Conflicting reports are available about the association of coffee or caffeine intake and risk of fracture. We performed the current updated systematic review and dose-response meta-analysis of coffee consumption and caffeine intake and risk of fracture to quantify this association.
Materials and methods:
PubMed/Medline, ISI Web of Science, and Scopus, Cochrane database were searched up to July 2021. Random-effects model or fixed-effects model was used to pool the study-specific effect sizes (ESs) and 95% confidence intervals (CIs). Dose-response relationship was examined using linear and non-linear dose-response analyses. The certainty of evidence was assessed using NutriGrade tool.
Out of 22 eligible studies included in the meta-analysis, 15 had cohort and 7 had case-control design. We found no significant association between coffee consumption and risk of fracture, either based on pooling cohort (RR: 0.99; 95% CI: 0.88, 1.12; I2 = 71.4%, Pheterogeneity < 0.01) or case-control studies (OR: 1.13; 95% CI: 0.87, 1.46; I2 = 49.0%, Pheterogeneity=0.08). In the subgroup analysis of cohort studies, we observed that higher coffee intake was inversely associated with risk of fracture in men (RR: 0.85; 95% CI: 0.76 to 0.94). In addition, a positive association was seen between coffee consumption and risk of fracture in studies with less than 12 years of follow-up (RR: 1.14; 95% CI: 1.02 to 1.27). With regard to caffeine intake, a statistically significant positive association was seen with risk of fracture (RR: 1.15; 95% CI, 1.08 to 1.23; I2=26.6%, n = 8). In the dose-response analysis, we found that each additional 100 mg caffeine intake was marginally associated with 2% greater risk of fracture (RR: 1.02; 95% CI: 1 to 1.05; I2= 70.3%, n = 6).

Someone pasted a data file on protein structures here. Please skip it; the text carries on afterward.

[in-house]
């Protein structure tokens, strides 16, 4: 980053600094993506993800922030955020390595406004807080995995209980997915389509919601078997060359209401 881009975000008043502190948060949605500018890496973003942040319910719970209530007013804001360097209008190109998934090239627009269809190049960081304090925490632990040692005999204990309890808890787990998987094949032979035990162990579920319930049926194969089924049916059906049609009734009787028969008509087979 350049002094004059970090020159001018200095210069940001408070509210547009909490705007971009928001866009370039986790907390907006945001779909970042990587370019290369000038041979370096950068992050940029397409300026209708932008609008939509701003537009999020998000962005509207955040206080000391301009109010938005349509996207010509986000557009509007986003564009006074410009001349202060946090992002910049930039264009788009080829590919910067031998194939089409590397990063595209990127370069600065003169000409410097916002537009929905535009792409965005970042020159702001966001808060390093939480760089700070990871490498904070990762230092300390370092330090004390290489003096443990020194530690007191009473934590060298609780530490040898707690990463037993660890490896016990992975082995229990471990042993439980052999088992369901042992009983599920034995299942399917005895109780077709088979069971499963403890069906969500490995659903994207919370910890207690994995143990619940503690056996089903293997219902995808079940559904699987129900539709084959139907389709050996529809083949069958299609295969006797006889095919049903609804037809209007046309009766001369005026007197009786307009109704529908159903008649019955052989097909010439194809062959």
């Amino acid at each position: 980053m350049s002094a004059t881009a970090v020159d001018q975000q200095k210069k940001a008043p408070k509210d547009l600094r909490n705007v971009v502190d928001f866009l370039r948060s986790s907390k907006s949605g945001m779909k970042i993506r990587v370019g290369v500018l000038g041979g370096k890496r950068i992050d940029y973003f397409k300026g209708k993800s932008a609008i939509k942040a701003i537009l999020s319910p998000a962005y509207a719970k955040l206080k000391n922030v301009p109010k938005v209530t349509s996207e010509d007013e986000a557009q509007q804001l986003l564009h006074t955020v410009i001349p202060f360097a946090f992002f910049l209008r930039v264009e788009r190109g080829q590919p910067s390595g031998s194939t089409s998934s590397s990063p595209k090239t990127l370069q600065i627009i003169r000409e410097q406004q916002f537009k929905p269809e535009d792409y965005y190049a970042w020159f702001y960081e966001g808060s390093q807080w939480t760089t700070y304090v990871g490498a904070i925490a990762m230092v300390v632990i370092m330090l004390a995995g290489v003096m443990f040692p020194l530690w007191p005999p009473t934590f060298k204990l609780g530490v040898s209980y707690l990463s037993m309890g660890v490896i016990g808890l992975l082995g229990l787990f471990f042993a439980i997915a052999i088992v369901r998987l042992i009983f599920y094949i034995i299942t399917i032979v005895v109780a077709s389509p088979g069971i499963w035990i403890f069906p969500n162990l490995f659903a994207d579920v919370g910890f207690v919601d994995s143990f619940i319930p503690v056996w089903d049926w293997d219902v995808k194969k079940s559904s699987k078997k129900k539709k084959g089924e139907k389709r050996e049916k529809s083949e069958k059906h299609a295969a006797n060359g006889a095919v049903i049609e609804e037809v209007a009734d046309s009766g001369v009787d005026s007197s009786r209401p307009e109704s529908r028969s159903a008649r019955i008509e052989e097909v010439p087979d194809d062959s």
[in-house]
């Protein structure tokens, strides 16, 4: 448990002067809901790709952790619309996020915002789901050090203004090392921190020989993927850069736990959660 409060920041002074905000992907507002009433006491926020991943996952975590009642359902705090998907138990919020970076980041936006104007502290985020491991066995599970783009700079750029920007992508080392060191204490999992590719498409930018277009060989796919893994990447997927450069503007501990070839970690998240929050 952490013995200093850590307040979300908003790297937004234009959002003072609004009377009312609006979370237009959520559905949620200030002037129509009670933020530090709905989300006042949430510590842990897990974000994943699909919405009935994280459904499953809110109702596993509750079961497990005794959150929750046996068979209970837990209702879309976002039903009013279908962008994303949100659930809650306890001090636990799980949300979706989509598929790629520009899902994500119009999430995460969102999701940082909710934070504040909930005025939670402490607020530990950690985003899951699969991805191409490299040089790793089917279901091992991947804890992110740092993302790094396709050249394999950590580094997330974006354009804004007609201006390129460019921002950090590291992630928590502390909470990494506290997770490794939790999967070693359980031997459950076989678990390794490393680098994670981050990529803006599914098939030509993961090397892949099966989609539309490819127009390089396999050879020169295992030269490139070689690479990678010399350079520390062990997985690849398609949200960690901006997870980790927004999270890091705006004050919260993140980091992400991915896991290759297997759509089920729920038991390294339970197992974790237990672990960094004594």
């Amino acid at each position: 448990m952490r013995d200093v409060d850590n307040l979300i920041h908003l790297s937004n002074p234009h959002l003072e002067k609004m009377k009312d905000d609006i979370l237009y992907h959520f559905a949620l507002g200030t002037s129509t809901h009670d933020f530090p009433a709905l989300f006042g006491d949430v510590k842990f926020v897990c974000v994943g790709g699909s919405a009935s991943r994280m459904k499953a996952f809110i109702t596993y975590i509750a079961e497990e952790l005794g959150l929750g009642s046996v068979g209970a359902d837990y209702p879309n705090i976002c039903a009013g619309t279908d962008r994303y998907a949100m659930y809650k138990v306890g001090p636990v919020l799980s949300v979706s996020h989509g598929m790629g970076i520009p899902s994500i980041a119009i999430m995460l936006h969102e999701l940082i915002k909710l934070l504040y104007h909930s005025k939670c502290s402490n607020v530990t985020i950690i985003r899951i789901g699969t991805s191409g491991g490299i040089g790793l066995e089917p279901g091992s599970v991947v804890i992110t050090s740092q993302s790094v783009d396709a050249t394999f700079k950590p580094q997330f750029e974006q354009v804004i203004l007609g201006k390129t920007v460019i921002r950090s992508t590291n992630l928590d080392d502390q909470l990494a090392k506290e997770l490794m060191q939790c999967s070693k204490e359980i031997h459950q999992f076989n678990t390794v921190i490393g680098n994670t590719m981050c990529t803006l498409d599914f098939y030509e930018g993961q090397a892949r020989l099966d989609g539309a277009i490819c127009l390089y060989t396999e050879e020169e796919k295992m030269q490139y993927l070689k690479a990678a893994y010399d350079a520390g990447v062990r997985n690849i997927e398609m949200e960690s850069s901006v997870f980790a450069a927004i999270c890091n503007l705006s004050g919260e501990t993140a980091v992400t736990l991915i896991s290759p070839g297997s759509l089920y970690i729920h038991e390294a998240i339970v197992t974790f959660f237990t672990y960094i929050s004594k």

High coffee consumption was protectively associated with risk of fracture in men, while caffeine intake was positive associated with risk.